The Broncos were willing to consider the idea, but the asking price got too high once they requested that linebacker David Harris be part of the package. The Jets then opted to deal for Edwards.
The rumor mill is starting to crank back up with Marshall, as Michael Lombardi of the NationalFootballPost said he is hearing some chatter that the Jets are still interested in the talented, yet troubled receiver.
"I keep hearing from my Jets sources that they're having internal discussions regarding Brandon Marshall and would love to put together a package of players that might entice the Broncos and still keep their first-round pick," Lombardi writes.
Because Marshall (pictured) is a restricted free agent, the Jets would have to hand over some stiff draft choice compensation. The Broncos tendered Marshall at a first-round level, although it's still possible they'd accept less than that in a trade offer. Denver seems ready to part ways with Marshall, who is one of the most prolific receivers on the field, but a troubled character off it.
In last month's trial of Willie Clark, who was convicted of murdering former Broncos cornerback Darrent Williams, Marshall's testimony indicated he was the likely target of the shooting, and that Williams was mistakenly shot instead. Marshall got into a scuffle with Clark earlier in the night at a Denver nightclub, and the altercation eventually escalated into the shooting that took Williams' life.
Marshall was also suspended by Broncos first-year coach Josh McDaniels during training camp because Marshall had acted out during practice because of what the team believed was his unhappiness about his contract situation.
There's no questioning Marshall's talent - he has had three straight 1,000-yard seasons — and at age 25 is in the prime of his career. At 6-4, 230 pounds, he has prototype size and speed to be one of the league's dominant receivers for years to come.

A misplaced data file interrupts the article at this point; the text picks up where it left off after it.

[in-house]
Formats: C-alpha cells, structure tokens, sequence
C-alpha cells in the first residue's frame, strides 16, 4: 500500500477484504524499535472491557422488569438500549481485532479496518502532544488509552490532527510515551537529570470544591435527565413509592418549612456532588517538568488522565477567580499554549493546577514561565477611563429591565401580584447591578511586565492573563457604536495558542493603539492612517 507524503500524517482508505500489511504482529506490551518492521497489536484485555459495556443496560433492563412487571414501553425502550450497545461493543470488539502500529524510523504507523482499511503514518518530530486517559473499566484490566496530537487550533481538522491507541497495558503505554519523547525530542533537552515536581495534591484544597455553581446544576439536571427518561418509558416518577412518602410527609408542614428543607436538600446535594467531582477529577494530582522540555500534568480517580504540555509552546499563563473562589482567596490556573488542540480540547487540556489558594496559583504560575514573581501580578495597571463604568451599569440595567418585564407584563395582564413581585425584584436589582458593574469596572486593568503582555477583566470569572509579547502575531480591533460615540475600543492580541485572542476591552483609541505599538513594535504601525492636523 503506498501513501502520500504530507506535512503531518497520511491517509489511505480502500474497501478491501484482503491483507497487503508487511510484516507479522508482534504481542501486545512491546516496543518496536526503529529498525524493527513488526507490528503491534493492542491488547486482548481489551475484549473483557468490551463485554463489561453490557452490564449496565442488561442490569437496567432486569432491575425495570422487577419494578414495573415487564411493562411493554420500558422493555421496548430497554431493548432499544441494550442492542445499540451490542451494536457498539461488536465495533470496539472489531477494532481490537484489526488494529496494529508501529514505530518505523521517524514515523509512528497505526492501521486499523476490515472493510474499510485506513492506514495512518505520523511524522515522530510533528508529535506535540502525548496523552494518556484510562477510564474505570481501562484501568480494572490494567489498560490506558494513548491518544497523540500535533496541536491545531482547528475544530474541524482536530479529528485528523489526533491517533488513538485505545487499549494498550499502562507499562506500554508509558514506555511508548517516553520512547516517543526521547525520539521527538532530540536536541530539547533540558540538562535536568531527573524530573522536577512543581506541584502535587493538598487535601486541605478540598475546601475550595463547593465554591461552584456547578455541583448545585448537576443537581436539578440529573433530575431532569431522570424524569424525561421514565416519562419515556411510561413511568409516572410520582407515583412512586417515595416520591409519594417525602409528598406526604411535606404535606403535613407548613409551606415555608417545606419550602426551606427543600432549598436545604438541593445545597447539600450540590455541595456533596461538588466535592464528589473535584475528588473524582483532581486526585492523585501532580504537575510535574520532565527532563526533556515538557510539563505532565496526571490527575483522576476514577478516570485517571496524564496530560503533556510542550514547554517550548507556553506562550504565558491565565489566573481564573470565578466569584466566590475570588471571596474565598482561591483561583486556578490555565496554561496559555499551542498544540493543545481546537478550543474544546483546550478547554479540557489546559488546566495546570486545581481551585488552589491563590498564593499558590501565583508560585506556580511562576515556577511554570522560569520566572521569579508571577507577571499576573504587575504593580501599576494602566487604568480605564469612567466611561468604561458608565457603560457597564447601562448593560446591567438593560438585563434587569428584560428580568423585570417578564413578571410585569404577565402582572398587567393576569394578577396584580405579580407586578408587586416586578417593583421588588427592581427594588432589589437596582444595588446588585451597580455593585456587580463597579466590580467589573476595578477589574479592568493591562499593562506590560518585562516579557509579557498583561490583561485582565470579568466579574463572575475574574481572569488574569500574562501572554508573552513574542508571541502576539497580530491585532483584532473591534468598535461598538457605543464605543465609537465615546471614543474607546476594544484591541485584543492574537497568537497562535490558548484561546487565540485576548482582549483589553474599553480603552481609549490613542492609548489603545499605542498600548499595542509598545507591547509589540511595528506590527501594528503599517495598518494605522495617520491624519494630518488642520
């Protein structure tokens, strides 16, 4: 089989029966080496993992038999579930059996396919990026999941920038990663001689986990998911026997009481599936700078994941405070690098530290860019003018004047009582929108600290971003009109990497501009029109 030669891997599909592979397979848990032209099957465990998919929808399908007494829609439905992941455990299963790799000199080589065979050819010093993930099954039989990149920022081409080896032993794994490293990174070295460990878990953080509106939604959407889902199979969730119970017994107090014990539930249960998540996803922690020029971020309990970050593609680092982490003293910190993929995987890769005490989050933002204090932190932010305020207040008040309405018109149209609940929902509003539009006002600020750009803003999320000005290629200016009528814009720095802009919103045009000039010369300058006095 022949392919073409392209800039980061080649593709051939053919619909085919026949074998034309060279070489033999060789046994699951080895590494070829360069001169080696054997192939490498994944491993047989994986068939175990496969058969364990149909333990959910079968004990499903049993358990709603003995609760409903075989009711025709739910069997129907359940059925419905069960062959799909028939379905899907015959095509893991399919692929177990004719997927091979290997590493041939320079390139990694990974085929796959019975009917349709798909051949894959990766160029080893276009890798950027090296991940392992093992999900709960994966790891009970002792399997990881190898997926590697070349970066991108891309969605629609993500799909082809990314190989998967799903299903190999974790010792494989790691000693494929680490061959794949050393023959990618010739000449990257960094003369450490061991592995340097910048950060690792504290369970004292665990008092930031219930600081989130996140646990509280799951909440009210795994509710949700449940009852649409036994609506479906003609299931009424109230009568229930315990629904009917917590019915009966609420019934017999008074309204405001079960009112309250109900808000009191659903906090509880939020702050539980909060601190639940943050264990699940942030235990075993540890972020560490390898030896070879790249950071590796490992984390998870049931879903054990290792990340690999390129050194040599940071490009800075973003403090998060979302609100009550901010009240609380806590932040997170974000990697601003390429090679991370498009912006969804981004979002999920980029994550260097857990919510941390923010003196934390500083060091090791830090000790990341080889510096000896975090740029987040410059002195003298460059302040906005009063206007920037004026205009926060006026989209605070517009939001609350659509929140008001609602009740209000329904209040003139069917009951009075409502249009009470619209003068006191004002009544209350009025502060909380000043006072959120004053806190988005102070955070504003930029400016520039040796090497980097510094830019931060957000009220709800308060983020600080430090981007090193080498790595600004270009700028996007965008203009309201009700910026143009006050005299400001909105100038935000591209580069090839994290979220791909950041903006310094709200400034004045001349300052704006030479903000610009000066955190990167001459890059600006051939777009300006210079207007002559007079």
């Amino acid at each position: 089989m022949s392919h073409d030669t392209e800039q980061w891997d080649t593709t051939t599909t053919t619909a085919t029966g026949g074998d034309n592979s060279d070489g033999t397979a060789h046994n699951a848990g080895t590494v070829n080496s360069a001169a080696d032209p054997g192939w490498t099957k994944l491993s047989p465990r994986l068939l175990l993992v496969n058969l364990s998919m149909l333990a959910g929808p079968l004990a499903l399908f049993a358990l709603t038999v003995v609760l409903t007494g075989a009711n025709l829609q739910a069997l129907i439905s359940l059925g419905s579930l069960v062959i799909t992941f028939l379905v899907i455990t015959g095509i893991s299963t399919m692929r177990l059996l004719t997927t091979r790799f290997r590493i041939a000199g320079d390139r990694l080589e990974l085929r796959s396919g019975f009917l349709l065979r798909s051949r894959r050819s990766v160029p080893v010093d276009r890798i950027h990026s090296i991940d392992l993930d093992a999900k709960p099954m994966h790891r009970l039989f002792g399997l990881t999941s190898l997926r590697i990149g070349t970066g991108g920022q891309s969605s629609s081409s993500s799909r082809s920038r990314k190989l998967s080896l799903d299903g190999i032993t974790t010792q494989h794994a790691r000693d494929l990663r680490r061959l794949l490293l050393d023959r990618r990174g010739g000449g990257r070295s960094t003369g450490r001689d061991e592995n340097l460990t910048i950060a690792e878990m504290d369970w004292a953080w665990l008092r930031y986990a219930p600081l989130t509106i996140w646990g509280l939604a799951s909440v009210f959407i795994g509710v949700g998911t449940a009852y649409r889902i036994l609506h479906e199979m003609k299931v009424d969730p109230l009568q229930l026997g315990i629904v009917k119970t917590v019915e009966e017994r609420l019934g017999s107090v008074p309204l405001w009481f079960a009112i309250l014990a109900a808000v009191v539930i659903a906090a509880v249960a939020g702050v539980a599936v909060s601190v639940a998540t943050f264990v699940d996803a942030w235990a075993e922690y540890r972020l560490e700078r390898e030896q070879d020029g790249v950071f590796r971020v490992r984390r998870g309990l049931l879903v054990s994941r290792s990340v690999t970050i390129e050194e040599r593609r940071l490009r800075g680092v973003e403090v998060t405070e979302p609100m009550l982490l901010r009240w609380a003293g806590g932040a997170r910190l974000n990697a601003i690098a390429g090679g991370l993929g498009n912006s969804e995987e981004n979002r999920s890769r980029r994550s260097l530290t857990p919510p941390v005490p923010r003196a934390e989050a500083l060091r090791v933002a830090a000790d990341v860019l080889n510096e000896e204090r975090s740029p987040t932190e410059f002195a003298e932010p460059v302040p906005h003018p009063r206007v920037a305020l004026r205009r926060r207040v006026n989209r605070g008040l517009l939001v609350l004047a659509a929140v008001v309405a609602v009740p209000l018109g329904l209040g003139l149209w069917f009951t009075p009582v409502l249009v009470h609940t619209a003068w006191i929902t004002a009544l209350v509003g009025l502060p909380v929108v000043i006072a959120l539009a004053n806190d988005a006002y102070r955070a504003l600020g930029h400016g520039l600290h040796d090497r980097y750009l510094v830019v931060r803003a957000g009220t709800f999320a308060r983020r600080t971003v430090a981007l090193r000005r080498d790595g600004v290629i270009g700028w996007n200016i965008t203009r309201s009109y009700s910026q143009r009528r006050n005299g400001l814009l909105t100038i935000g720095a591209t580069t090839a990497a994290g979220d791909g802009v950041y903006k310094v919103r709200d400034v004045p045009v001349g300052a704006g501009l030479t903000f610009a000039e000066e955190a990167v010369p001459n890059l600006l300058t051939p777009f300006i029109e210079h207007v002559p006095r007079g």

But the off-field issues should be a red flag for any team looking to sign Marshall, including the Jets. Rex Ryan has built a very good locker room in terms of chemistry, and there have really been no problem players for a coach who likes to bluster and puff his chest. But adding Marshall is risky in terms of that equation.
His contract is also a thorny issue. Marshall is looking for a megabucks deal, somewhere in the neighborhood of $10 million a season. With Antonio Bryant and Anquan Boldin already getting deals worth $8 million a year, the price will go even higher for Marshall.
It's still uncertain whether the Jets are truly intererested in Marshall — they're not saying at this point — but they need to think long and hard about this one. Not only do they get a receiver with a volatile personality, but they also face the possibility of Edwards holding out in a contract dispute of his own.
Remember, Edwards is a restricted free agent himself, and the Jets have shown no urgency toward reworking his deal. Chances are he'd be looking for a trade of his own if the Jets were willing to break the bank in a trade for Marshall and not re-do Edwards' contract.
So we'll leave the Jets with these two words of advice when considering whether to deal for Marshall: buyer beware.